Cool, Thanks RA- kinda looks like something from an OB/GYN’s office, tho :)
Does that count?!
Yes’m - Friday brew drinkers always count.
Well if you sat on it, it would give you one heck of an enema...LOL.
So I can get one on-line at Bwarnyfwank.com???
Almost every city has a beer brewers club.
Avoid them for one year. Most of the members are too busy trying to impress newbies than help them.
They are, however, very good help after you know what you are doing.
Go to your beer supply store and ask them for some names of guys who have just started. Call them for help. Ask them to watch while they make a batch. Best way to learn.
Tell us how to make IPA’s
Apologies to Dynachrome who did ping me but I was too buzzed to see it :)
Except for the carbonation, which I am still having trouble getting right, my Coopers Stout turned out wonderful.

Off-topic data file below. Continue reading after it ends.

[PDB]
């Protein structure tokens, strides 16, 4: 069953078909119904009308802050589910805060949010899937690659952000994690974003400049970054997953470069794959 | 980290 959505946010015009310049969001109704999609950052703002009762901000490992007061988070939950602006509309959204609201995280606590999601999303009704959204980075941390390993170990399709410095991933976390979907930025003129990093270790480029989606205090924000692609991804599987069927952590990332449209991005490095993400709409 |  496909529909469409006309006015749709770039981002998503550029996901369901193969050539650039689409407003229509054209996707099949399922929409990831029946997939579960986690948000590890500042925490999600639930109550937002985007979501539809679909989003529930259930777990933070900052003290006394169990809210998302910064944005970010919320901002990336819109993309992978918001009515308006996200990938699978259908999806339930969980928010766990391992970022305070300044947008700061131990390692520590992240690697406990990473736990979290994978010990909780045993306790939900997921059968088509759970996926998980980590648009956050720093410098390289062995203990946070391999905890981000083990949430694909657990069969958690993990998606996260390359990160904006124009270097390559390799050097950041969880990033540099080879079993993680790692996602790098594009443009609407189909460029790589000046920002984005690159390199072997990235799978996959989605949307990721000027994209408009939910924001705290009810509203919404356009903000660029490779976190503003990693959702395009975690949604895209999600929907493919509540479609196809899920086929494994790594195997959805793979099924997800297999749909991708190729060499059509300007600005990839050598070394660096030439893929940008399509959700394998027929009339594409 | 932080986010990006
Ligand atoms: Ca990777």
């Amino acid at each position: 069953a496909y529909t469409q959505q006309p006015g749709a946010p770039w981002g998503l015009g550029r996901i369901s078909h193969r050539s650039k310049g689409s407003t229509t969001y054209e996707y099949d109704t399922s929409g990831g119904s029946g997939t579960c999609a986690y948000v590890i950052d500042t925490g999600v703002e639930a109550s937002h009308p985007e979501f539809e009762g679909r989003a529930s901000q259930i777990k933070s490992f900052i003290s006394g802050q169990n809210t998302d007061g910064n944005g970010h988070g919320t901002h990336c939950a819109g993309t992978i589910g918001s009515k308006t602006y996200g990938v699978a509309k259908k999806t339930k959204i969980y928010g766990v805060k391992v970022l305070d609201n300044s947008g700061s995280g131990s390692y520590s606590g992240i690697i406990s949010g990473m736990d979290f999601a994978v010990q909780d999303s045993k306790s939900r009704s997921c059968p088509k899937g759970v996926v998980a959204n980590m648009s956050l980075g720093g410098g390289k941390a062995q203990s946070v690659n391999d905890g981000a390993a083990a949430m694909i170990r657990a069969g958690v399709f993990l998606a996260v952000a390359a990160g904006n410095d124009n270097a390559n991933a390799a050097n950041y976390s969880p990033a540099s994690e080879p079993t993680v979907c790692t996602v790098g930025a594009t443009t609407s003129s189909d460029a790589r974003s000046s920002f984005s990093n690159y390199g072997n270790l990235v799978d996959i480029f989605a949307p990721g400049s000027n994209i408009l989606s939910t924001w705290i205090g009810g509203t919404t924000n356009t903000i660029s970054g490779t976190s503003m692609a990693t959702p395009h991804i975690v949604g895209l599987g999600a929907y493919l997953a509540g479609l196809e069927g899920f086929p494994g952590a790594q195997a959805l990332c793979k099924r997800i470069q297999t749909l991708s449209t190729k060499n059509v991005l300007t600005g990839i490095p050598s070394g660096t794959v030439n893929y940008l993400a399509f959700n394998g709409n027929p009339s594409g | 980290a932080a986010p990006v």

If there is a local brewhouse you frequent that has a particular IPA you like, ask 'em what's in it (i.e. hops) and go for it at home.
Fuggle? Fug you to pal!
/sarc Got a good recipe for bud lite? /endsarc
He probably tests them all before he mails them, you still want one?
The more you make beer, the easier it gets. I buy recipes and enhance. Last year I made a coffee stout that was so good. Flying fish put out the same product and I thought they stole my recipe.
When I cook food I don’t ever refer to recipes. I know what I want.
Right now I have another coffee stout fermenting, but I found Vanilla corn syrup in Aldi’s and I added that. it’s on its second fermentation. It has been gurgling up a storm.
I plan on aging it a few months. This will get better with time.